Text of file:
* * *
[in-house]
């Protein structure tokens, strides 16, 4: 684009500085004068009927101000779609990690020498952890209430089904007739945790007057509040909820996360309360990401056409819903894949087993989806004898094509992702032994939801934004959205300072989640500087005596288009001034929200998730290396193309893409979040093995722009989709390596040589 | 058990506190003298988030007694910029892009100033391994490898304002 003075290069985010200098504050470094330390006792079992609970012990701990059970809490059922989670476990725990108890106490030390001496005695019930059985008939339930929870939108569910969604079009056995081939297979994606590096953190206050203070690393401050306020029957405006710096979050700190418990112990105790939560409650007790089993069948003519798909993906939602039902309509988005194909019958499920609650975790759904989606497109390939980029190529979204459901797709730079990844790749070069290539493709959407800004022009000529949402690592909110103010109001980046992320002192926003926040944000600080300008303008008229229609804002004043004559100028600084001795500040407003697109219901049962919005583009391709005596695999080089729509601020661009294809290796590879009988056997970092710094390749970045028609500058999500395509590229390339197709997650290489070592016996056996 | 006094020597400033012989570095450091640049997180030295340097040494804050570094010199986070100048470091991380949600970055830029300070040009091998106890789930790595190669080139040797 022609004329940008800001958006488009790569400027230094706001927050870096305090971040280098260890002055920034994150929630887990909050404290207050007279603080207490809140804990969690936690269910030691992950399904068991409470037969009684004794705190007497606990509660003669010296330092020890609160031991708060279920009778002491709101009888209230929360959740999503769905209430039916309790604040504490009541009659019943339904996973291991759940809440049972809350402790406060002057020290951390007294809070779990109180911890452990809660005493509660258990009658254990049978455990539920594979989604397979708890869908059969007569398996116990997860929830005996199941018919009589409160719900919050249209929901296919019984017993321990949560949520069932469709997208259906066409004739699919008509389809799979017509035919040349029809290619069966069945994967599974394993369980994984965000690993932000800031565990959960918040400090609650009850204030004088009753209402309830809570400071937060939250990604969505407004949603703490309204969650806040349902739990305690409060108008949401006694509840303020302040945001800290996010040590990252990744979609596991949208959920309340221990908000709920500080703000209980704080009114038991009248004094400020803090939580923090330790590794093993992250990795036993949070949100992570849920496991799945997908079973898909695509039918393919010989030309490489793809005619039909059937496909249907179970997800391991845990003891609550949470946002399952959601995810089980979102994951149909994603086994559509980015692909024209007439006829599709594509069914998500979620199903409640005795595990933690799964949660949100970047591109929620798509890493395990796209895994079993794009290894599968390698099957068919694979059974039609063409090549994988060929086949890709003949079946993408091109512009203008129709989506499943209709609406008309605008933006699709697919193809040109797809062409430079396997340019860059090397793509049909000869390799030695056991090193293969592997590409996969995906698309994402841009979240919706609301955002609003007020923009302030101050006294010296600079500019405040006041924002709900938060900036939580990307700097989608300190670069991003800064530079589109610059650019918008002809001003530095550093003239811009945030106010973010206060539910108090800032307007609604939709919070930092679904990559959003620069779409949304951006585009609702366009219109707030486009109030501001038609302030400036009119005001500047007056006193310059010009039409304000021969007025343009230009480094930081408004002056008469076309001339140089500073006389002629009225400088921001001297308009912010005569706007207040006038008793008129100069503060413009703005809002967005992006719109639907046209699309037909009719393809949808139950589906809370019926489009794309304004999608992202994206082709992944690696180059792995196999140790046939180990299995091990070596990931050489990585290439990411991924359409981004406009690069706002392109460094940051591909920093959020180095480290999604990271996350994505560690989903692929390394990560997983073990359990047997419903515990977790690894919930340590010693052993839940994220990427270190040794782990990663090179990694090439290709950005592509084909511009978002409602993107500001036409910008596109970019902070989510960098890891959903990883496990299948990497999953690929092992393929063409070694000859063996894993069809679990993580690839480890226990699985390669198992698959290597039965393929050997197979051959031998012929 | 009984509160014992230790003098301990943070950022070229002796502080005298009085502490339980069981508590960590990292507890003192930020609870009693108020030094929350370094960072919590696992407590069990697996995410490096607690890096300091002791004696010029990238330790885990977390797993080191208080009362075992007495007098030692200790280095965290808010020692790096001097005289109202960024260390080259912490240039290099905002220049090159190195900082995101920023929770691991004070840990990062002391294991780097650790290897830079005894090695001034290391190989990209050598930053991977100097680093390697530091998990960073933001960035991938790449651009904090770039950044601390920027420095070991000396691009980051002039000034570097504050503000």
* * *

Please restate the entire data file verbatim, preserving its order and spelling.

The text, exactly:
[in-house]
């Protein structure tokens, strides 16, 4: 684009500085004068009927101000779609990690020498952890209430089904007739945790007057509040909820996360309360990401056409819903894949087993989806004898094509992702032994939801934004959205300072989640500087005596288009001034929200998730290396193309893409979040093995722009989709390596040589 | 058990506190003298988030007694910029892009100033391994490898304002 003075290069985010200098504050470094330390006792079992609970012990701990059970809490059922989670476990725990108890106490030390001496005695019930059985008939339930929870939108569910969604079009056995081939297979994606590096953190206050203070690393401050306020029957405006710096979050700190418990112990105790939560409650007790089993069948003519798909993906939602039902309509988005194909019958499920609650975790759904989606497109390939980029190529979204459901797709730079990844790749070069290539493709959407800004022009000529949402690592909110103010109001980046992320002192926003926040944000600080300008303008008229229609804002004043004559100028600084001795500040407003697109219901049962919005583009391709005596695999080089729509601020661009294809290796590879009988056997970092710094390749970045028609500058999500395509590229390339197709997650290489070592016996056996 | 006094020597400033012989570095450091640049997180030295340097040494804050570094010199986070100048470091991380949600970055830029300070040009091998106890789930790595190669080139040797 022609004329940008800001958006488009790569400027230094706001927050870096305090971040280098260890002055920034994150929630887990909050404290207050007279603080207490809140804990969690936690269910030691992950399904068991409470037969009684004794705190007497606990509660003669010296330092020890609160031991708060279920009778002491709101009888209230929360959740999503769905209430039916309790604040504490009541009659019943339904996973291991759940809440049972809350402790406060002057020290951390007294809070779990109180911890452990809660005493509660258990009658254990049978455990539920594979989604397979708890869908059969007569398996116990997860929830005996199941018919009589409160719900919050249209929901296919019984017993321990949560949520069932469709997208259906066409004739699919008509389809799979017509035919040349029809290619069966069945994967599974394993369980994984965000690993932000800031565990959960918040400090609650009850204030004088009753209402309830809570400071937060939250990604969505407004949603703490309204969650806040349902739990305690409060108008949401006694509840303020302040945001800290996010040590990252990744979609596991949208959920309340221990908000709920500080703000209980704080009114038991009248004094400020803090939580923090330790590794093993992250990795036993949070949100992570849920496991799945997908079973898909695509039918393919010989030309490489793809005619039909059937496909249907179970997800391991845990003891609550949470946002399952959601995810089980979102994951149909994603086994559509980015692909024209007439006829599709594509069914998500979620199903409640005795595990933690799964949660949100970047591109929620798509890493395990796209895994079993794009290894599968390698099957068919694979059974039609063409090549994988060929086949890709003949079946993408091109512009203008129709989506499943209709609406008309605008933006699709697919193809040109797809062409430079396997340019860059090397793509049909000869390799030695056991090193293969592997590409996969995906698309994402841009979240919706609301955002609003007020923009302030101050006294010296600079500019405040006041924002709900938060900036939580990307700097989608300190670069991003800064530079589109610059650019918008002809001003530095550093003239811009945030106010973010206060539910108090800032307007609604939709919070930092679904990559959003620069779409949304951006585009609702366009219109707030486009109030501001038609302030400036009119005001500047007056006193310059010009039409304000021969007025343009230009480094930081408004002056008469076309001339140089500073006389002629009225400088921001001297308009912010005569706007207040006038008793008129100069503060413009703005809002967005992006719109639907046209699309037909009719393809949808139950589906809370019926489009794309304004999608992202994206082709992944690696180059792995196999140790046939180990299995091990070596990931050489990585290439990411991924359409981004406009690069706002392109460094940051591909920093959020180095480290999604990271996350994505560690989903692929390394990560997983073990359990047997419903515990977790690894919930340590010693052993839940994220990427270190040794782990990663090179990694090439290709950005592509084909511009978002409602993107500001036409910008596109970019902070989510960098890891959903990883496990299948990497999953690929092992393929063409070694000859063996894993069809679990993580690839480890226990699985390669198992698959290597039965393929050997197979051959031998012929 | 009984509160014992230790003098301990943070950022070229002796502080005298009085502490339980069981508590960590990292507890003192930020609870009693108020030094929350370094960072919590696992407590069990697996995410490096607690890096300091002791004696010029990238330790885990977390797993080191208080009362075992007495007098030692200790280095965290808010020692790096001097005289109202960024260390080259912490240039290099905002220049090159190195900082995101920023929770691991004070840990990062002391294991780097650790290897830079005894090695001034290391190989990209050598930053991977100097680093390697530091998990960073933001960035991938790449651009904090770039950044601390920027420095070991000396691009980051002039000034570097504050503000």